Facial animation was generated using the FaceShift Studio 2015 (now discontinued) software. The software used a pre-recorded training set of specific targets (facial expressions). Based on depth map data and video captured by the Xtion IR 3D sensor, a weighted combination of the target expressions is estimated and mapped onto the model as keyframes representing the weighted combination of blendshapes (target mesh deformations representing idealized expressions; Lewis et al., 2014) at a frame rate of 30 fps. The facial animation data were exported in the FBX file format. The workflow, particularly the capture step, can be simplified by generating facial animation from the recorded speech signal by inferring visemes (lip movements and other facial expressions associated with specific phonemes; Fischer, 1968) from phonemes detected in the speech signal (e.g., Beskow, 2003; Cohen & Massaro, 1993; Edwards et al., 2016; Pelachaud, Badler & Steedman, 1996). However, it is worth noting that there is no one-to-one correspondence between phonemes and visemes. Moreover, readily available tools mostly support English rather than other languages, including the built-in tools available in MotionBuilder.

Unless research calls for the faithful reproduction of facial expressions beyond visemes, for example affective facial expressions, it is preferable to generate facial expressions from the speech signal because it does not restrict the direction the speaker can be facing. Not having to consider the placement of a sensor or camera to capture a speaker’s face facilitates setups where speakers direct their speech to more than one addressee or shift their direction between some artifact in the environment and the addressee. If capturing facial expressions beyond visemes is a priority, there are alternatives to FaceShift that use camera and / or IR sensor input and output animation based on blendshapes or other facial rigs. Examples include Faceware ( and f-clone (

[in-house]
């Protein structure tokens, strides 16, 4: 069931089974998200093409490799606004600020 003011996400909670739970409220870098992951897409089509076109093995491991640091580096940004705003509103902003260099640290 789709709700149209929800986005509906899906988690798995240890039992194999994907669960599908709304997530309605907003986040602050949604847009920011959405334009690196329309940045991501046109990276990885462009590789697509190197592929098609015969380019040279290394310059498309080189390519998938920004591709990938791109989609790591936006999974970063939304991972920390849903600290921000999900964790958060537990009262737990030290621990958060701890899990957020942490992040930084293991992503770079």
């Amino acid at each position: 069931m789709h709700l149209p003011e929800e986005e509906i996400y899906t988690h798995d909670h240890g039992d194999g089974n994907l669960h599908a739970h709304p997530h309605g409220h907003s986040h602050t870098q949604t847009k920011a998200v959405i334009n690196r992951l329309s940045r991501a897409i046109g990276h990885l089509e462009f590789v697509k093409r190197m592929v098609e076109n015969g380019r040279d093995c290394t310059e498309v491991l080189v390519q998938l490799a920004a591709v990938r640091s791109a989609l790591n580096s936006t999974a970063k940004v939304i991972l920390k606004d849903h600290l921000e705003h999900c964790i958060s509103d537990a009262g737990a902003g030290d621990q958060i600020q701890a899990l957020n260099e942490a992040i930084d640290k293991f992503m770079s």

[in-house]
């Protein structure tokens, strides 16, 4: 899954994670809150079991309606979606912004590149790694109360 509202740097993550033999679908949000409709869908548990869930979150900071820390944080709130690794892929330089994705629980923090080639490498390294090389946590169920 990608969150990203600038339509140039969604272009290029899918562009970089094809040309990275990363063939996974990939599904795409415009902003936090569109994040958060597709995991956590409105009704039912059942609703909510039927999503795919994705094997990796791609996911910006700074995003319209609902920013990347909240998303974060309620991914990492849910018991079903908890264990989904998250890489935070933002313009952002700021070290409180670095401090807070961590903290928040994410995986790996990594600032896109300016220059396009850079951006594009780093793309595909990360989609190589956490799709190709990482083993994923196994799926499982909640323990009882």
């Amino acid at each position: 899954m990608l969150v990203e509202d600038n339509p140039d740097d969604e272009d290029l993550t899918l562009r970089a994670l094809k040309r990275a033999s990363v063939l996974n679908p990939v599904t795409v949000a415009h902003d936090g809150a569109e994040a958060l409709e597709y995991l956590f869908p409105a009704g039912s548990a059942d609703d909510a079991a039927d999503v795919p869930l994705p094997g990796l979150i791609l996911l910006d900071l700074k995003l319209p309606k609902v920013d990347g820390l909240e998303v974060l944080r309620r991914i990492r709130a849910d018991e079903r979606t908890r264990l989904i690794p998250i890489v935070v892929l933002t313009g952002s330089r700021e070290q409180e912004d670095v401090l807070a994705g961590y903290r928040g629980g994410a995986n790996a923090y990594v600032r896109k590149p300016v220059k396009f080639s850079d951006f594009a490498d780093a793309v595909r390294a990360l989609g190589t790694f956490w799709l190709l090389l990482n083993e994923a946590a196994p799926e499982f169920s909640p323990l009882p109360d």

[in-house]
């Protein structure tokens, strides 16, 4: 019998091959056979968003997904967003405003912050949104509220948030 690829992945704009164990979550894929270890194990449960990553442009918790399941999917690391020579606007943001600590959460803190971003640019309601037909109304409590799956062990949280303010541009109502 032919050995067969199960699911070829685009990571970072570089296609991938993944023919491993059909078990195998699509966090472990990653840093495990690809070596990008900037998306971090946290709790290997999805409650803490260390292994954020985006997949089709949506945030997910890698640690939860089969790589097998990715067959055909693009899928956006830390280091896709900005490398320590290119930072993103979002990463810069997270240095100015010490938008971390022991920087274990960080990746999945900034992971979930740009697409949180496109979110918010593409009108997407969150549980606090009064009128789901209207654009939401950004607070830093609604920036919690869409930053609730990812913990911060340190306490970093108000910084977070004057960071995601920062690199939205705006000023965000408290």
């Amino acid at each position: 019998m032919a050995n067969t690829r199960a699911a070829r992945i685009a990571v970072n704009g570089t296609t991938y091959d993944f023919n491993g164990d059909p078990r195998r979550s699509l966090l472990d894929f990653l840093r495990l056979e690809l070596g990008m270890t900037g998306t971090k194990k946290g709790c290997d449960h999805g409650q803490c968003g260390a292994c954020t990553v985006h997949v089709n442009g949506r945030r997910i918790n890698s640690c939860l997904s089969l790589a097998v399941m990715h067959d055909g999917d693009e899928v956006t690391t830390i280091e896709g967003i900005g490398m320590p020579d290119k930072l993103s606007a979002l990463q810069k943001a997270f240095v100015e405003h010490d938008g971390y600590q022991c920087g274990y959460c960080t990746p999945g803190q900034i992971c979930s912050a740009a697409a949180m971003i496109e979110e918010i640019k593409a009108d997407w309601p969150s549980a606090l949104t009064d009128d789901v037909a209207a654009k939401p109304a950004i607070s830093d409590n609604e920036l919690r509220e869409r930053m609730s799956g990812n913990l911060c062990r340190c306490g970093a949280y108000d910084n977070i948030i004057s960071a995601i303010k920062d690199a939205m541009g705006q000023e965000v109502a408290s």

Another option is to add facial markers to the marker set described in Workflow: Preparation step. MotionBuilder has a built-in tool that can extract blendshape based animation, similarly to how body movement is ‘solved’ from marker data via the actor model. Deng et al. (2006) describe a method for generating mappings of marker-based facial MOCAP data to blendshape animation, based on manually training a generative model on a few facial expressions. Dutreve, Meyer & Bouakaz (2008) propose a method for transferring facial expressions based on ‘feature points’ defined in two or three dimensions on the faces of a recorded person and a character model. Three-dimensional marker-based motion capture has the advantage of not restricting the speaker to face any specific camera, but the added work in processing the MOCAP data can be time consuming, depending on the fidelity of expression needed.

Workflow: Render step 1

Rendering is the process of generating an image (or sequence of images) from 3D models, applying texture and shading effects. The basic steps preparing for rendering generally include defining texture parameters, arranging and setting light sources, and configuring a virtual camera viewport. In Workflow Render Step 1, the animation data from the Solving step were transferred to one of the two 3D characters using Autodesk Maya (version 2014). The facial animation data was added in the second rendering step (see Workflow: Render Step 2).